// Accepted...
} else {
// Rejected...
}
}

Maybe your string template uses dynamic memory allocation. Try a key
class like this:

class key {
public:
key (const char* s) { ... }
inline friend bool operator< (const key& left, const key& right){...}
private:
char buf[17];
//...
};
 
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V

velthuijsen

Eric said:
I need an effective way (time is my main concern here) to generate 10
000 000 unique alphanumeric strings of 16 characters each.

I used STL set and map but after about 5 000 000 entries, it becomes
very slow, even if I still have enough RAM available on my computer

Do you have any advice?

Here a code sample that I used to ensure uniqueness.

typedef pair<string, bool> StringBool_pair;
map<string, bool> MapValues;
pair<map<string,bool>::iterator,bool> pr;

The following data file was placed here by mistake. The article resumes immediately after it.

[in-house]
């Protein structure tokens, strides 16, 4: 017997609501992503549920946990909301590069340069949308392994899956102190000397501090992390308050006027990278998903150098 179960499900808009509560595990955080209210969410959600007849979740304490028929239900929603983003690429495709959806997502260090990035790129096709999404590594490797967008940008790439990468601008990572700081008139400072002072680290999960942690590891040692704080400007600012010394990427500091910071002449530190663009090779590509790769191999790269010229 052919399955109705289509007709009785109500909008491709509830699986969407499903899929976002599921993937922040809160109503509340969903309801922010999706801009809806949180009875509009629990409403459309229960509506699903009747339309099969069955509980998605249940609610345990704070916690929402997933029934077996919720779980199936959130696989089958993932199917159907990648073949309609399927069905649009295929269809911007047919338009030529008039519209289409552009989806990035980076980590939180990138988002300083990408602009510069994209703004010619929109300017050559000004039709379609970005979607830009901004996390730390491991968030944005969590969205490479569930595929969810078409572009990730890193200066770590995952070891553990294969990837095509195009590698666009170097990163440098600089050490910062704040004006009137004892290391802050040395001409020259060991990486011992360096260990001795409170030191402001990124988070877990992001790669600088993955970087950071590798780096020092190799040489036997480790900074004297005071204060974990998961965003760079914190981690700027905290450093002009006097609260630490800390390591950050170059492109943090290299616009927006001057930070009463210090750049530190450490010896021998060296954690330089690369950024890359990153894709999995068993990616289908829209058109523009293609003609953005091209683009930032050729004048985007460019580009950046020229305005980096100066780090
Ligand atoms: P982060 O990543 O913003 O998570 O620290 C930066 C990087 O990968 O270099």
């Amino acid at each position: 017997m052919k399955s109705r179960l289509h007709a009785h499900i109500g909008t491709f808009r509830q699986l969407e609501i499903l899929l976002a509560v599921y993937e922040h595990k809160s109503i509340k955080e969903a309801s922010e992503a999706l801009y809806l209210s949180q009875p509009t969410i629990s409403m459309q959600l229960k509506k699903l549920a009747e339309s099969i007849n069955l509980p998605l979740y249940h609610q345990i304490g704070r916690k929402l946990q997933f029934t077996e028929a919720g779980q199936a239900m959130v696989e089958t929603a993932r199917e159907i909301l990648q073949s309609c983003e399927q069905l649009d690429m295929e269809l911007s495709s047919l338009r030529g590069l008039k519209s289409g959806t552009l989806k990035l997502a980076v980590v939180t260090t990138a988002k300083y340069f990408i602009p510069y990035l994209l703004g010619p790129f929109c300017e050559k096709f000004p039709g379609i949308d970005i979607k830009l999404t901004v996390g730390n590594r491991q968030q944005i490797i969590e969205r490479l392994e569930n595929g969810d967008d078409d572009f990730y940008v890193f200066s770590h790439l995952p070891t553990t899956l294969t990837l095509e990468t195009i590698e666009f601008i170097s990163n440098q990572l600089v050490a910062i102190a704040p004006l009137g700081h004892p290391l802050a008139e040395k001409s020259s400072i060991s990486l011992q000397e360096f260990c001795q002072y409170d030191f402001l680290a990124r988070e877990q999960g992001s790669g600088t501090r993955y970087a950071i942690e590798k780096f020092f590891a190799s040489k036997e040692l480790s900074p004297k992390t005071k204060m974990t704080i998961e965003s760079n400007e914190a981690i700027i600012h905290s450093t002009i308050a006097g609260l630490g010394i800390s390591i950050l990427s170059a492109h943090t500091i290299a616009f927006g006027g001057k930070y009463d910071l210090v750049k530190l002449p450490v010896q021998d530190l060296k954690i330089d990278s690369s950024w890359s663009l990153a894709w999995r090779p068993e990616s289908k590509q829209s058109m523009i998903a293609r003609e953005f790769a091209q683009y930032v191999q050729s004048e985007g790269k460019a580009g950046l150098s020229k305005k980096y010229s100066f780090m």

for (int iii=0; iii<10000000; iii++) {
strCode = random16CharacterCode();
pr = MapValues.insert(StringBool_pair(strCode, true));
if(pr.second == true) {
// Accepted...
} else {
// Rejected...
}
}

If the template library provided with your compiler has a hash_set or a
hash_map you might want to use that.

If not you might want to ditch the map if you are only using it to
ensure uniqueness of the inserted strings and go for a vector.
The risk that a few of the values already exist is small (but is
there).
You want only 1.0E+7 values, the total number of available values is
2.23007E+43 (or 4.52313E+74 if case sensitive). The chance of getting
the same string (if you use a decent pRNG) is only 1 divided by
2.23E+36 (or 1 divided 4.52E+67 if case sensitive).

If this is to risky since you must have a guarantee for uniqueness
another trick is to generate 36 (or 62) different maps and assign 10
million divided by 36 (or 62) values to each map, where each map stores
only string starting with one specific alpha numerical value. Then do a